Programming GPCR signalling within the endocytic network; mechanisms and therapeutic applications

Lead Research Organisation: Imperial College London
Department Name: Dept of Surgery and Cancer


Cells communicate to each other by sending and responding to chemical messages. Coordinating this communication is essential for correct functioning of every organ in the body. These messages include photons of light, chemicals that we smell, the food that we eat, mineral ions such as calcium, hormones and neurotransmitters (chemical messengers of the brain). The chemical messages are received when they bind to specific proteins on the cell surface called receptors, which relay the message in to the cell. Our research is focussed on a family of receptors called G protein-coupled receptors (GPCRs). Our genes encode for more than 800 different kinds of GPCRs that are capable of responding to numerous different messages. Each organ in the body has many different GPCRs. Importantly, the function of these receptors is disrupted in various diseases and disorders, including cancer, obesity, diabetes, blindness, heart disease, depression, Parkinson's Disease, recurrent miscarriage and pre-term birth, to name but a few. Although many prescribed drugs target GPCRs, there is a high demand for new compounds that are more specific, have fewer side effects, and that are active for longer. Developing these new drugs requires an in-depth understanding of the molecular machinery that controls the activity these receptors.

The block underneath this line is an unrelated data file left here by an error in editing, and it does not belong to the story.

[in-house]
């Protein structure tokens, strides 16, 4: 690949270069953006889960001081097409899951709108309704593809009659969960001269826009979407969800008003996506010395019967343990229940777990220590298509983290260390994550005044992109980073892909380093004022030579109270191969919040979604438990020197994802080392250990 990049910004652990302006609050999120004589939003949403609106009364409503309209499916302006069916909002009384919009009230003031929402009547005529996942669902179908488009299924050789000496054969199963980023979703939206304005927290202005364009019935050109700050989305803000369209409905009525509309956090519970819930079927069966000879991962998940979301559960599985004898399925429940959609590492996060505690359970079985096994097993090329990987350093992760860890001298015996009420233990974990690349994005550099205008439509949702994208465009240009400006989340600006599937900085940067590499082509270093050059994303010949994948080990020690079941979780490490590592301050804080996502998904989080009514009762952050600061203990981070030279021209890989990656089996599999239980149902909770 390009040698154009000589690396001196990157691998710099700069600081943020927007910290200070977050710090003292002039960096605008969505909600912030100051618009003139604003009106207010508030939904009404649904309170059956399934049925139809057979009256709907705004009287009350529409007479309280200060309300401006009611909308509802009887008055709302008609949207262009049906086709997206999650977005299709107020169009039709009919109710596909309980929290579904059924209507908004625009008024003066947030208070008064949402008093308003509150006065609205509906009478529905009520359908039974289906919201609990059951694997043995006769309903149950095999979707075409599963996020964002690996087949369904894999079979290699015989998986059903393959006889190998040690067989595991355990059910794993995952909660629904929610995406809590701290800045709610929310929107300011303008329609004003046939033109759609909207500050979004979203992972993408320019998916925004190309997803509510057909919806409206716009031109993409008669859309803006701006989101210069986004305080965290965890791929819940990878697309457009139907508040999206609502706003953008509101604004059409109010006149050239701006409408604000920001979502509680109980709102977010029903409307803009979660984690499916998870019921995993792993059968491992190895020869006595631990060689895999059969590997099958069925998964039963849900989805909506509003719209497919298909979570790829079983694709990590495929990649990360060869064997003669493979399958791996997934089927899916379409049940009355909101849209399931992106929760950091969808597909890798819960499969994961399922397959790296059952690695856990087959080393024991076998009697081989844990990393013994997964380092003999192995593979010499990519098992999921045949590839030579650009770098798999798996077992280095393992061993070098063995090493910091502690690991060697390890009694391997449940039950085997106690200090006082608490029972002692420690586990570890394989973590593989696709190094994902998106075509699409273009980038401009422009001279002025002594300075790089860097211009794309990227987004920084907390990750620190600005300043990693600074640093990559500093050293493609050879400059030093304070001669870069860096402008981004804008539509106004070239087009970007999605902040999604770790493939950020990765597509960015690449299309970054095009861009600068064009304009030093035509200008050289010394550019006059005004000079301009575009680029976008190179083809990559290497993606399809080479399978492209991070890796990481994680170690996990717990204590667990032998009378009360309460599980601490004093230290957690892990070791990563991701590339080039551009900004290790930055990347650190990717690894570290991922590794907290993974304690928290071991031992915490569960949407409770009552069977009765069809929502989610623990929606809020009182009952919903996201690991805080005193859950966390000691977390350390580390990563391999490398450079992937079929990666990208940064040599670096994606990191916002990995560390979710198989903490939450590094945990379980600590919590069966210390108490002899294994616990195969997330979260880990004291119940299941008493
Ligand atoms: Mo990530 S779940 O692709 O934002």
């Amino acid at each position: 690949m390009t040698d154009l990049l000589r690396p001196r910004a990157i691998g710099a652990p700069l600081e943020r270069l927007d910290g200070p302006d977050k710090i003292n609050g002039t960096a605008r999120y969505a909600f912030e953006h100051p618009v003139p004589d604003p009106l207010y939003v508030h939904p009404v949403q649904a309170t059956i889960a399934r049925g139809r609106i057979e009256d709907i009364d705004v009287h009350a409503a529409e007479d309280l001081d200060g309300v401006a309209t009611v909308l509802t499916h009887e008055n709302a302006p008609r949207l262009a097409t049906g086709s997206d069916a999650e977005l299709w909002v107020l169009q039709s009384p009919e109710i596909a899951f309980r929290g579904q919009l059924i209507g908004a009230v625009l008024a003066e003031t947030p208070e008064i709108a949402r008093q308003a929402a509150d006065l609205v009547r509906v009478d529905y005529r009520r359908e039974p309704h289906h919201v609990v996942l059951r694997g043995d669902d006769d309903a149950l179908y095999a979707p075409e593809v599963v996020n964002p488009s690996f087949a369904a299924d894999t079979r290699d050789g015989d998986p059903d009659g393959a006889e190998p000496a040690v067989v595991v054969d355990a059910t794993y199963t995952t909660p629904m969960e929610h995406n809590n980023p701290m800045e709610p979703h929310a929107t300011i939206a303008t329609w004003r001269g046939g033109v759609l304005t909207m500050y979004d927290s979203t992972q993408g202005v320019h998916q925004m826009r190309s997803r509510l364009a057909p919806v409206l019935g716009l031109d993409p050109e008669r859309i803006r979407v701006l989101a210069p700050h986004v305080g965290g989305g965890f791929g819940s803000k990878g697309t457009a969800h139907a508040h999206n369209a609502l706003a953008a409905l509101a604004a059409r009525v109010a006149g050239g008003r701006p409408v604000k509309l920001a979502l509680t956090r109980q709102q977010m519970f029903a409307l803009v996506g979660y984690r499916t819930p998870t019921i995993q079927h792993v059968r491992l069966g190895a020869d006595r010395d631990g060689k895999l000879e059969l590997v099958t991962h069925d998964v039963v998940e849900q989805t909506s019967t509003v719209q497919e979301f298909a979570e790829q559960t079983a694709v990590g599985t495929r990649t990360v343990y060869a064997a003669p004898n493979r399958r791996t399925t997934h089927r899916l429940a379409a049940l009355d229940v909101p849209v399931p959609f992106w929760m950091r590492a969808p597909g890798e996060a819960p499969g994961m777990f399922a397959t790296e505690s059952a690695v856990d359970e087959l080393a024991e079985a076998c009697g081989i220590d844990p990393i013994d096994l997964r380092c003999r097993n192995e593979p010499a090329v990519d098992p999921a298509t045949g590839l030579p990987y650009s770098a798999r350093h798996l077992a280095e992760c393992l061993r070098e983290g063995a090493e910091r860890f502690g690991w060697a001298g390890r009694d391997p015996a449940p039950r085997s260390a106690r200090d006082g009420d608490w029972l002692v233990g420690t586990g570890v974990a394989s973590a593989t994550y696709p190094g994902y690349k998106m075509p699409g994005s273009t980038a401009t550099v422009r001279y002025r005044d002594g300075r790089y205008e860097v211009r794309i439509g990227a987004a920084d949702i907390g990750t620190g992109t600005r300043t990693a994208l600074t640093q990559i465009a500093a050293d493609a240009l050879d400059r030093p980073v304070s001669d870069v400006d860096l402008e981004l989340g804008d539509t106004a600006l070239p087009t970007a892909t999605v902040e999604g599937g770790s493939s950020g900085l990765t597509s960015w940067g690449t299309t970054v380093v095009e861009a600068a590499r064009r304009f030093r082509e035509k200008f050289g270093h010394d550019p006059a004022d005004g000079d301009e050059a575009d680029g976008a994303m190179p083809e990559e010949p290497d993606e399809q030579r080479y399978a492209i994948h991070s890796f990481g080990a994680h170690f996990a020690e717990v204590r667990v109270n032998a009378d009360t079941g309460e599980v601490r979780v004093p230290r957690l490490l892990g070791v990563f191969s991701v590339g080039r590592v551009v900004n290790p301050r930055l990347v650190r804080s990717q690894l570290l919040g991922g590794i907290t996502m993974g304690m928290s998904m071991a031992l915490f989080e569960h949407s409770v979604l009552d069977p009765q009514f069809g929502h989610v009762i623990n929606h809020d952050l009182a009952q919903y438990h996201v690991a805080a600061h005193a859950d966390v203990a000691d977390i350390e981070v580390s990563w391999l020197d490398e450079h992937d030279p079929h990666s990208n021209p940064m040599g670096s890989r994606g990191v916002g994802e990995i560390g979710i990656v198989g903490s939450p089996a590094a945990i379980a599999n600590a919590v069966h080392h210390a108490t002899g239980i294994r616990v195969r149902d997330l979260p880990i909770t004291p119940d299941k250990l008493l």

Once any cell receives external messages that bind to GPCRs, the activated receptors will relay specific signals to elicit an appropriate cellular response. This process is tightly controlled by the cell. One important mechanism is the rapid removal, or trafficking, of receptors from the cell surface in to interior compartments called endosomes, as a means of switching off these signals. However, we discovered that certain GPCRs recruited to specialized endosomes, which we termed very early endosomes (VEE), can switch on new signalling pathways. So, both duration and location of signals generated by GPCRs creates patterns that are critical for the cell, telling it whether to release more chemicals, activate particular genes, divide, or even die. If such signalling patterns are disrupted, or misdirected, they can lead to disease. However, our discovery also raises the possibility that drugs can be developed to redirect the receptor and change its function in a cell.